Monday, December 14, 2009
And the Greatest of These Is Fear
My Mom used to tell me I was a scaredy cat.
She used to also sing me the song: "Every party needs a pooper, that's why we invited you, party poo-per, party poo-per", but that's for another discussion. We have already mentioned the pleasant, agreeable child I once was. Let's just leave it at that.
I couldn't even list things that I was afraid of as a child, but as an adult, I'm afraid of (in no particular order):
- most gas appliances
- on occasion, my husband's driving
- putting my hand into strange, dark places
- spiders and spiderwebs
- most insects
- thunderstorms and/or tornadoes
- large dogs
- some teenagers
- slimy things
I admit it. I am a scaredy-cat. There, I said it out loud.
When Abby was diagnosed with Infantile Spasms, my most overwhelming emotion was fear. I was afraid. How do I cope? I asked myself. What does this mean? Who will my child be? Can we really do this?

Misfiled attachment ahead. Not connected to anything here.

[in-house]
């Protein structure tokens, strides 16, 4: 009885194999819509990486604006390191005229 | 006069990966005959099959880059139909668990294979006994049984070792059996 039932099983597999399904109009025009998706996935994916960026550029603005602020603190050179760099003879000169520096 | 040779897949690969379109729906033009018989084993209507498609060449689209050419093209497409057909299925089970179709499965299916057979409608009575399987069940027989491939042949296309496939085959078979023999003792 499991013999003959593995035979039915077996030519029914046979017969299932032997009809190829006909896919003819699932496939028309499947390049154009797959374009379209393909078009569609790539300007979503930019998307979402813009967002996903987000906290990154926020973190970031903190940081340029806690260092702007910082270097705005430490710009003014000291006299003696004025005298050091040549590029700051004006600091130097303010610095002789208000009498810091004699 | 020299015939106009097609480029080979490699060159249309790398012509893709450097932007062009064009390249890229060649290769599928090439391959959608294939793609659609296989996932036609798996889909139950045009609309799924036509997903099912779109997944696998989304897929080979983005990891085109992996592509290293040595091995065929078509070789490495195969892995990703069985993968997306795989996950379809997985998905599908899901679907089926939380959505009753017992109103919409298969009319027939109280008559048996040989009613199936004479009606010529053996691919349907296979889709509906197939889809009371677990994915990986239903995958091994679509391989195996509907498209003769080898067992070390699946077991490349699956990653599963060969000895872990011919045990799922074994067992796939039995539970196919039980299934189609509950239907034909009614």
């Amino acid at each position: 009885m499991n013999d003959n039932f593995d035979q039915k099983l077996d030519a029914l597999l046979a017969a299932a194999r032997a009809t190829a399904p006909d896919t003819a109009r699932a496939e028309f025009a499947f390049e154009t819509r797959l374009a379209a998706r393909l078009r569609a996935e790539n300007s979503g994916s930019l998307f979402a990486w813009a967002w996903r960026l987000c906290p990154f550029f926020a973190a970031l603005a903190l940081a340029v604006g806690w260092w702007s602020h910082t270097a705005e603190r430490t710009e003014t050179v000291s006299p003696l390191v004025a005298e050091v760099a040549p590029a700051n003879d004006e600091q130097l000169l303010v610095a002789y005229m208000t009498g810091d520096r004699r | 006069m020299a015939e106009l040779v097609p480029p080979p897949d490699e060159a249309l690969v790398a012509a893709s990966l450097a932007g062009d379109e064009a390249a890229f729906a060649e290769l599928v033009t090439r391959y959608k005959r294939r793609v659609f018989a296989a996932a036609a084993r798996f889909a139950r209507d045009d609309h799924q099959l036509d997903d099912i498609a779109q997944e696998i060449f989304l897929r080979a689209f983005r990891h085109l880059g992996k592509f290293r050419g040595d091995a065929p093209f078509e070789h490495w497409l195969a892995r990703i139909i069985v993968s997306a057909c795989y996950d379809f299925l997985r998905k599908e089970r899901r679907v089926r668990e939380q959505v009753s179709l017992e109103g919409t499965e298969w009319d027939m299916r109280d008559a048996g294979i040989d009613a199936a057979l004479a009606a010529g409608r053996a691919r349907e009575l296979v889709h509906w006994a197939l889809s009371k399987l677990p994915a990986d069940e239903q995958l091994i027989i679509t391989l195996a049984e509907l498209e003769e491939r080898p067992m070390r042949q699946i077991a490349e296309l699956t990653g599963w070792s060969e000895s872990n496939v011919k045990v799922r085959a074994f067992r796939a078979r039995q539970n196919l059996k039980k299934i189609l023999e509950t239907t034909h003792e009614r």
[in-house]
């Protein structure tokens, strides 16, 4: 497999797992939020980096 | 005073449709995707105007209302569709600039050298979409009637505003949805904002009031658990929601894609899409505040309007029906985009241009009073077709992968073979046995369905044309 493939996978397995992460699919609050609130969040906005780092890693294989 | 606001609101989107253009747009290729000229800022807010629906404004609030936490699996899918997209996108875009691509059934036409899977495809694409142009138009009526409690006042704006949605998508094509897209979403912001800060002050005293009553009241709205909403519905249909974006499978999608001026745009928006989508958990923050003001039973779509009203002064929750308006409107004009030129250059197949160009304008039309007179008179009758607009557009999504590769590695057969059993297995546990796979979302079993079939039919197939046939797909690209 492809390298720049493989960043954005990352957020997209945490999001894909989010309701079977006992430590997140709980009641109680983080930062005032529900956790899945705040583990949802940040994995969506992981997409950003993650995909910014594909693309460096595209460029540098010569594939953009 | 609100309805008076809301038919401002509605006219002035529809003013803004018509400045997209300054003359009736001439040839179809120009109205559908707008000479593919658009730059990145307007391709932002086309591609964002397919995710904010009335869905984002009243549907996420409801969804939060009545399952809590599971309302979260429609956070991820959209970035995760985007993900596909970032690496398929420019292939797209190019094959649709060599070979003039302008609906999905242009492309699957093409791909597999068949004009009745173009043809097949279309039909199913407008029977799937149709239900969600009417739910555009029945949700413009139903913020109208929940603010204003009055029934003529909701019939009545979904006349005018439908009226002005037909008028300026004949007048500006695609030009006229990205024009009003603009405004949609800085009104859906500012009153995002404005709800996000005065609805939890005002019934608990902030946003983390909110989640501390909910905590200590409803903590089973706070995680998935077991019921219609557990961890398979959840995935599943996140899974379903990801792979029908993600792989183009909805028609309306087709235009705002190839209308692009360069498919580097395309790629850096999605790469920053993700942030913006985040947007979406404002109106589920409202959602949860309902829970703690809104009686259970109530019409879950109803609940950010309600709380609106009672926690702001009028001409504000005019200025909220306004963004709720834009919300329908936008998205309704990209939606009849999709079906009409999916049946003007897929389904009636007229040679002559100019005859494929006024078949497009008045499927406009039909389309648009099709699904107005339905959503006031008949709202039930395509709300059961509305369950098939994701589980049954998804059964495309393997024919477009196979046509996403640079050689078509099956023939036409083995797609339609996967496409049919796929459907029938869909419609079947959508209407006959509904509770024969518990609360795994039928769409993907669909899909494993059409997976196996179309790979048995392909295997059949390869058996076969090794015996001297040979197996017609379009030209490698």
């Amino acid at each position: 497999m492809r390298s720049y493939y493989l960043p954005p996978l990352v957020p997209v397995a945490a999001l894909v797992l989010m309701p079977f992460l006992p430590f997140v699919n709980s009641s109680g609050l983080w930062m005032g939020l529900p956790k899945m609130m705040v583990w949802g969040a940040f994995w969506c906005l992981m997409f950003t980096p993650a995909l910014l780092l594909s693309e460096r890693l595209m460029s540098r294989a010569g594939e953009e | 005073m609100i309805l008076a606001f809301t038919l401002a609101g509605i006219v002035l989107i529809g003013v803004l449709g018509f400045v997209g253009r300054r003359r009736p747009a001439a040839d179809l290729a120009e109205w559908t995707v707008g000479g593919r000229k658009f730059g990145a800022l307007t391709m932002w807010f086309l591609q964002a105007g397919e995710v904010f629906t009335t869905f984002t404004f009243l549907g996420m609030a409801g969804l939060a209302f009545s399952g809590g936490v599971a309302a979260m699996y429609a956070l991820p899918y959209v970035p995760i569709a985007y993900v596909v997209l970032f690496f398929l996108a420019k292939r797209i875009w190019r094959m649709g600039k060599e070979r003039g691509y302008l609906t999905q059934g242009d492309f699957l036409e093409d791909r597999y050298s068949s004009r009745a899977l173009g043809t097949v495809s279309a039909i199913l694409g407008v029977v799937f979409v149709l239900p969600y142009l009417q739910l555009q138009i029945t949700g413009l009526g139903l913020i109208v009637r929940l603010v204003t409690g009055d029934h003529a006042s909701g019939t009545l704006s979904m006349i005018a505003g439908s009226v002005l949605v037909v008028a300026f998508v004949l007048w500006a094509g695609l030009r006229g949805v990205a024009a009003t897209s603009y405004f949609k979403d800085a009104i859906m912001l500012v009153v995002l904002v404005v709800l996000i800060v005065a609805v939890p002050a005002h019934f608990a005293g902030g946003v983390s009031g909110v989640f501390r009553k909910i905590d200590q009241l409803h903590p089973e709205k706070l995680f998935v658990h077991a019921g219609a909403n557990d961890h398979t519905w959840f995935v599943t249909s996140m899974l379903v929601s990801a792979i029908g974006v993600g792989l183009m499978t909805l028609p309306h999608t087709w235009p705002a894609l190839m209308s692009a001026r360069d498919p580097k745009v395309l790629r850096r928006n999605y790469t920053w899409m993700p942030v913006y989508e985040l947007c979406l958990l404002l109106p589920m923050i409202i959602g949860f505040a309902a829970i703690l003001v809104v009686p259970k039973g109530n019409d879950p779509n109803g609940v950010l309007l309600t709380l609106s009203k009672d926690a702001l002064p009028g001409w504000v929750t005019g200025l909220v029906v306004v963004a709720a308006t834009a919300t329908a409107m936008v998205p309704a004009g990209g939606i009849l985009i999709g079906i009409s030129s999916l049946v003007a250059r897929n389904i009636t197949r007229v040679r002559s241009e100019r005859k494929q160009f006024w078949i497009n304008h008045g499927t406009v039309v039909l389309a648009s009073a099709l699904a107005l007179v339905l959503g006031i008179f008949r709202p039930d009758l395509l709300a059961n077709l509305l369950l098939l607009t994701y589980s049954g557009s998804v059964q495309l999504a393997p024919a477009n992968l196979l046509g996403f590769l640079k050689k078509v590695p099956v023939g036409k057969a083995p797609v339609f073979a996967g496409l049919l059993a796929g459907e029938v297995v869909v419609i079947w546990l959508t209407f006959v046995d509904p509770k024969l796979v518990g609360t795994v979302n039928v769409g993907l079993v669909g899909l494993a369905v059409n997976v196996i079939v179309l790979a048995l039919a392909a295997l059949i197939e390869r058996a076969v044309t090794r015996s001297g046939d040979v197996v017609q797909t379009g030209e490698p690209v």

Why is God mad at me?
But you adjust. You learn to cope, and develop strategies to muddle your way through.
I am afraid of spiders, but I compensate by getting a really, really big pair of shoes to squish them with. I am afraid of thunderstorms, but I keep my weather radio handy and will hide in the basement when it gets too intense. Earthworms are not scary if I wear garden gloves when touching them.
When Abby had that first, very intense round of seizures, I was very afraid. The second go-round, I was still afraid, but I felt better equipped. I knew the worst was behind us.
And now, as we plunge into a third round, there is fear, but also anger. We went almost 20 glorious months without a seizure. Until this week. I didn't know for sure until today, but it was unmistakable. And Abby knew. She's been trying to communicate it to me the past four days. She'd been crying, restless, clingy non-stop for four days. It came to a head this afternoon, when she refused to leave my side.
And then I saw it.
When it was done, there was fear in her eyes, but she saw that I knew. She cried in my arms, and all I could do was hold her tight. But then we were at peace again, and the crying, the restlessness, the absolute clinginess stopped. She was more herself again. The fear, that loneliness from holding her secret was gone.
There's nothing scarier than being alone with your fears.